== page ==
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S&P Global Inc

The Key to Unlocking U.S. GDP Growth: Women

Partner Content

Below is an article originally written by Beth Ann Bovino and Jason Gold at PowerToFly Partner S&P Global. Go to S&P Global's page on PowerToFly to see their open positions and learn more.

A dual-pronged effort of increasing entry and retention of more women to the American workforce, particularly those professions traditionally filled by men, represents a substantial opportunity for growth of the world's principal economy, with the potential to add 5%-10% to nominal GDP in just a few decades.

One option to consider is a Congressional Budget Office (CBO)- like "score" on the impact legislation would have on the economic feasibility and accessibility to the workforce for women. A simple, objective, nonpartisan measure that would equip lawmakers with the requisite tools to assess appropriate proposed legislation and its impact on women in the workforce. A score that evaluates the impact of a bill on how many female workers would choose to remain in the workforce, one that helps measure how the cost of working compares with the income from that job.

While gender plays a significant role in workers' vulnerability, the biggest determinant is education—an area that S&P Global believes is the springboard for women's progress. Specifically, promoting higher education in STEM (science, technology, engineering, and math) fields and other areas conducive to careers traditionally pursued by men is the key that could unlock the earning power of American women.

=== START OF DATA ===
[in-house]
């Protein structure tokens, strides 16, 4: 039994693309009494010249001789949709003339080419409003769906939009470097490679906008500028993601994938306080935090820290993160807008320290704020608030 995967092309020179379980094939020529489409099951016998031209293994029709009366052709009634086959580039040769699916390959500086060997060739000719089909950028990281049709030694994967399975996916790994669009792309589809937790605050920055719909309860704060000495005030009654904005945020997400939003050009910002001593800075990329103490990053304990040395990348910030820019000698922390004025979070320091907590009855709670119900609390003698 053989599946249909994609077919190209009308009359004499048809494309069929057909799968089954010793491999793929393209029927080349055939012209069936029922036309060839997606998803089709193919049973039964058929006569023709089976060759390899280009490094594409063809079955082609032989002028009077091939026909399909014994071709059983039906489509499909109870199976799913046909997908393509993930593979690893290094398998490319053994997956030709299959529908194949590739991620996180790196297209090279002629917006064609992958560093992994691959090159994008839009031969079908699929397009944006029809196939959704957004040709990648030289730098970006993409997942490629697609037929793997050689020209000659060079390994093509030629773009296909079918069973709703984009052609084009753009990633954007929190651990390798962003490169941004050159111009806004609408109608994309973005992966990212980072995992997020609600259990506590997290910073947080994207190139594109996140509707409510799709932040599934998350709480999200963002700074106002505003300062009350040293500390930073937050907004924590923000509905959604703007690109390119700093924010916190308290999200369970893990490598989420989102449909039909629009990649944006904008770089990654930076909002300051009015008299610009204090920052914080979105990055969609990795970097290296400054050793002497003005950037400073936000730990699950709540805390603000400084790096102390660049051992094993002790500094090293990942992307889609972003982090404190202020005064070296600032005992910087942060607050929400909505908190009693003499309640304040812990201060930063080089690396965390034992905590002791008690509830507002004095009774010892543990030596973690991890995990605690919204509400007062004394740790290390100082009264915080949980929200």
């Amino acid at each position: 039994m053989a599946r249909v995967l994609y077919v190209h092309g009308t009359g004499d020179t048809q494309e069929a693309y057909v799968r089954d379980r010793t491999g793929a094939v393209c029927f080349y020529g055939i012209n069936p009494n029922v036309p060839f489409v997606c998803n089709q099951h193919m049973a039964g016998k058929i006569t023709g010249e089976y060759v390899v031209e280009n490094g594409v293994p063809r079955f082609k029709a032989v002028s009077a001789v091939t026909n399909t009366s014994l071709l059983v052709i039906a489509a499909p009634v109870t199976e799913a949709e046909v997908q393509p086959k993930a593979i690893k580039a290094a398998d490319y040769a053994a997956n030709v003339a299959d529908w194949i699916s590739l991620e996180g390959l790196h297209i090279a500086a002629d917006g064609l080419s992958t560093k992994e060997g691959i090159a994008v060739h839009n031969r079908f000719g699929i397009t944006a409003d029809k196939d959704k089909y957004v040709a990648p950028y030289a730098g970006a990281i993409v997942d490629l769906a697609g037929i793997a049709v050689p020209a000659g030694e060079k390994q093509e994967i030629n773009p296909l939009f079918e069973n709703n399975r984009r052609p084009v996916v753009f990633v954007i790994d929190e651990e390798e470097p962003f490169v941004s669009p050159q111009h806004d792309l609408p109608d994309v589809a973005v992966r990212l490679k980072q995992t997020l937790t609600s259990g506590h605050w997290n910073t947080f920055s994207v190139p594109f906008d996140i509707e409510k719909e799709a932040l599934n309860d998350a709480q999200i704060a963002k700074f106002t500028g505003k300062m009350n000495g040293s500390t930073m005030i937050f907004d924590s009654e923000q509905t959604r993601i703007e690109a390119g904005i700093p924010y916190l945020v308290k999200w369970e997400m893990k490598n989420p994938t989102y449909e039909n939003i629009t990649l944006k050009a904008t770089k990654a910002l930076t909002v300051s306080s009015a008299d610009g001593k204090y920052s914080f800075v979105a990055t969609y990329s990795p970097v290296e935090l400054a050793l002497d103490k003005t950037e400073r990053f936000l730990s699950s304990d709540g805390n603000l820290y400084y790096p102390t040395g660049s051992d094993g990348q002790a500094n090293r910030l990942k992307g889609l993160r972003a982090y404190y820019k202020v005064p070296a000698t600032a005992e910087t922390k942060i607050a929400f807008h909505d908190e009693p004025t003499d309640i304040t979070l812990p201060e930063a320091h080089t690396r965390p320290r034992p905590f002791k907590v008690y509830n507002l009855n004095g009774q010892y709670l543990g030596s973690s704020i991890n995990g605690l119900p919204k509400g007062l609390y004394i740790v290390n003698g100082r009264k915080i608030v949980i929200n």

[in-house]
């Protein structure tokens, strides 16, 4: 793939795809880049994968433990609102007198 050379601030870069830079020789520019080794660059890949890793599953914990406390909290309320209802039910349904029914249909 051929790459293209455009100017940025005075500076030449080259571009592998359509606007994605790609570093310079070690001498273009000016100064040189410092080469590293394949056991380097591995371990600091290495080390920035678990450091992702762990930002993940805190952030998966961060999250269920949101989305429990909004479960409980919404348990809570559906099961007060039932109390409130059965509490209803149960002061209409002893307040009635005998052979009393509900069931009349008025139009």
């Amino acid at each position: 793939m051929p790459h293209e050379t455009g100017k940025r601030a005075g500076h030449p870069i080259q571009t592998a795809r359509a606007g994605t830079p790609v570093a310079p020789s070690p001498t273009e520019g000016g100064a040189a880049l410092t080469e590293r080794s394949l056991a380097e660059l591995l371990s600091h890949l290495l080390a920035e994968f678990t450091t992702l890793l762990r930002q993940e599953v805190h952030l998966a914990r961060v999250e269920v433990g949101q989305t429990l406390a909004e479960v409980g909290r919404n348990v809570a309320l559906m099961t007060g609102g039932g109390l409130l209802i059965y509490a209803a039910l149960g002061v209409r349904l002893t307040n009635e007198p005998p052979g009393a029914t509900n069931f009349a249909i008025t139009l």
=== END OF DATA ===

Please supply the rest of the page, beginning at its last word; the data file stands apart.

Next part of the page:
How many Alberta Einsteins or Carla Sagans in STEM (science, technology, engineering, and math) research have we missed because we didn't offer opportunities for them to develop their skills? A concerted effort to create such openings for girls to explore fields normally considered to be the boys' domain would help not only further narrow the gender wage gap, but would move the needle on productivity growth, which today is seen as painfully slow.

Many women are all too familiar with the "glass ceiling" that keeps them looking up at similarly (or less-) qualified men in positions above them. Add to this a wage gap that, while narrowing, stubbornly persists.

But maybe the most important benefit is the economic freedom enjoyed by women in the workforce. To be sure, many women (and a growing number of men) make the admirable decision to stay at home, raising children and running households. Still, others may feel they have no choice, given the often high hurdles they must clear to do so—not the least of which is societal pressure.